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Tougher air standards are coming

By Thomas Gnau

A settlement between environmental groups and the U.S. Environmental Protection Agency has local business leaders wondering: What would the impact of tougher air pollution rules be here?

A court settlement filed by a coalition of groups this week in Washington, D.C.’s federal court will force the agency to determine which areas fail to meet national air standards for ozone by April 2004, according to a statement from the Ohio Environmental Council.

Air quality in every major Ohio city and cities in 38 states will likely fail to meet the standard, the group said.

“In order to meet these standards, we’ll have to make big reductions in pollution from sources like power plants and diesel engines,” Kurt Waltzer, the council’s clean air program coordinator, said in the statement.

Glen Brand, a Cincinnati-based Sierra Club Midwest regional representative, called the settlement “a great victory for public health in Southwest Ohio because we have such a serious air pollution problem.”

New standards will force leaders to deal with “poorly planned” sprawl and development and consider investments in public transportation, Brand said.

But David Daugherty, president of Mid-Miami Valley Chamber of Commerce, which represents businesses in Middletown, Monroe and Trenton, is casting a wary eye on the news. Daugherty used to work in the Youngstown area, where he said stringent environmental regulations, among other factors, caused the closure of many mills.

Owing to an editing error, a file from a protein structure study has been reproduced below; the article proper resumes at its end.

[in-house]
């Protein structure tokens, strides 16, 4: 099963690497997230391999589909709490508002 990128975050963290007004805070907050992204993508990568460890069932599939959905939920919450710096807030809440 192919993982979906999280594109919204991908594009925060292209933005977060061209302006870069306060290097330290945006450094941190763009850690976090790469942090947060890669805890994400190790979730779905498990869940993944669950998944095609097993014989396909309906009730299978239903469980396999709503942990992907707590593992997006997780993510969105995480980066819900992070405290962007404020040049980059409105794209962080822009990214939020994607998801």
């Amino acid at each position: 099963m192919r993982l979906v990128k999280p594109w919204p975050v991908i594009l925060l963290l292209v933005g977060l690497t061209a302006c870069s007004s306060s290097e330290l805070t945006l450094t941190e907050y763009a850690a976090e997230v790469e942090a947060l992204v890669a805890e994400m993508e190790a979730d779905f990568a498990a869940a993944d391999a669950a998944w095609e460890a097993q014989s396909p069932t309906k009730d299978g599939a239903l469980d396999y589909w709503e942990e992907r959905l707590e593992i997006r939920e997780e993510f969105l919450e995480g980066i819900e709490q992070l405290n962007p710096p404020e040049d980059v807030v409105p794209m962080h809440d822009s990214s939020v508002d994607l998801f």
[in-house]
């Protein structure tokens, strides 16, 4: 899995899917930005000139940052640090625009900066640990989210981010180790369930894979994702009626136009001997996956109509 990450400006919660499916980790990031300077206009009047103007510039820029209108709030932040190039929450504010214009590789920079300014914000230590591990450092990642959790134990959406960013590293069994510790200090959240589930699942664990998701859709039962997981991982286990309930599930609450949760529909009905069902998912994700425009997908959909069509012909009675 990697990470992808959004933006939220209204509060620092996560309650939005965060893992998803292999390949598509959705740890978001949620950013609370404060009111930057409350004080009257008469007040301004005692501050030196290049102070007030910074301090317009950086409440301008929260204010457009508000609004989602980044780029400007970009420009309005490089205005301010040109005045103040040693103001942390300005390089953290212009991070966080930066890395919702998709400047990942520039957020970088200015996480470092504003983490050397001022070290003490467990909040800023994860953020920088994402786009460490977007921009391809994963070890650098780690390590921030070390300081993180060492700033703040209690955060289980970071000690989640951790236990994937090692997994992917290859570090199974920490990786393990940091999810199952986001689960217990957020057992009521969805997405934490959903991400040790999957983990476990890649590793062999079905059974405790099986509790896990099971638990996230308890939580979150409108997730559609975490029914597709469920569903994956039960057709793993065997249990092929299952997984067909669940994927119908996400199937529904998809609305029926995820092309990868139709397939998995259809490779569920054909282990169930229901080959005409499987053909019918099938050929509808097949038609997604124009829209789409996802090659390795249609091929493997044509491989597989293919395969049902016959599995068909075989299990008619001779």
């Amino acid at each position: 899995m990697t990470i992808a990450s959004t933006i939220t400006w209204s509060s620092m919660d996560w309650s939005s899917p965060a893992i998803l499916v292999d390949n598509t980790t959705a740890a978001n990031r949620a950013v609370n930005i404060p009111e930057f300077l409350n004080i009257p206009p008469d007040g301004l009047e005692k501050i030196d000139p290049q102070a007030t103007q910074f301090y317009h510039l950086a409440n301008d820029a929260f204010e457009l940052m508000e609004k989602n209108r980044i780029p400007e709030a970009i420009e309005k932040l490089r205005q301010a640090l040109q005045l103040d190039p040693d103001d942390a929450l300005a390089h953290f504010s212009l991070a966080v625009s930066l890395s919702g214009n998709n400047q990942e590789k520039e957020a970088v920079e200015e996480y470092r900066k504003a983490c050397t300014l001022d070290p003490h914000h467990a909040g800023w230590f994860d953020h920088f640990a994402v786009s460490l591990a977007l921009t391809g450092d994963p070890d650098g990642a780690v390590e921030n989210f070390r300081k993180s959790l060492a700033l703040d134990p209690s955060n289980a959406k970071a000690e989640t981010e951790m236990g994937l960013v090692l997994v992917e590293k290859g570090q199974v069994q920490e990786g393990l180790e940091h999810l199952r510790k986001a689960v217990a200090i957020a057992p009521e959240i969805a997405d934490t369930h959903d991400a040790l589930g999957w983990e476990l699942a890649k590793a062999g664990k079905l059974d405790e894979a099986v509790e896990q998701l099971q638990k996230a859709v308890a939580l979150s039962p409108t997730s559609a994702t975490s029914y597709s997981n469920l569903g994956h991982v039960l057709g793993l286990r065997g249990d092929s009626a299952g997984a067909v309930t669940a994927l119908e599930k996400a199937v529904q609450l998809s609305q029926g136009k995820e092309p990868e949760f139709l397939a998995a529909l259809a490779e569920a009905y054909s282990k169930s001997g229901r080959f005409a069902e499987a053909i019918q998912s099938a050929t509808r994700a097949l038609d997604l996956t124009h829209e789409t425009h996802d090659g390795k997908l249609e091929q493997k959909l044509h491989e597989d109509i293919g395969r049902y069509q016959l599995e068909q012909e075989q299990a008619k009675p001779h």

Daugherty said today there is “no smoke” in the Youngstown-Warren area in northeastern Ohio.

“Guess what?” he said. “There are no jobs. Crime is going through the roof.”

He called the Youngstown area “beyond depressed,” noting double-digit unemployment rates.

He acknowledged that 20 years ago there were some areas of the country so troubled environmentally, he had no desire to live there. But he seeks balance between unfettered entrepreneurism and regulatory strangulation.

New air rules, he said, “could have a significant impact on the ability of businesses to expand and grow in this area.”

It’s too soon to know how new rules might affect AK Steel Corp.’s Middletown Works, said Alan McCoy, AK’s vice president of public affairs. AK is the largest employer in Middletown and Butler and Warren counties.

“There are no rules issued, no guidance at this point,” he said.

But he also said that AK already has done much to reduce chemicals that cause ozone. And he said Middletown Works accounts for perhaps “two-tenths of one percent” of the chemicals that lead to ozone locally.

“Cars and trucks are by far the largest single” contributor, he said.

McCoy added: “When the sale of barbecue grills and barbecue sauce are outlawed, we’ll have the Sierra Club to thank.”

“That’s ridiculous,” Brand said. He said local governments decide how to meet standards and they can choose from several options, including tax credits for alternative-fuel vehicles.



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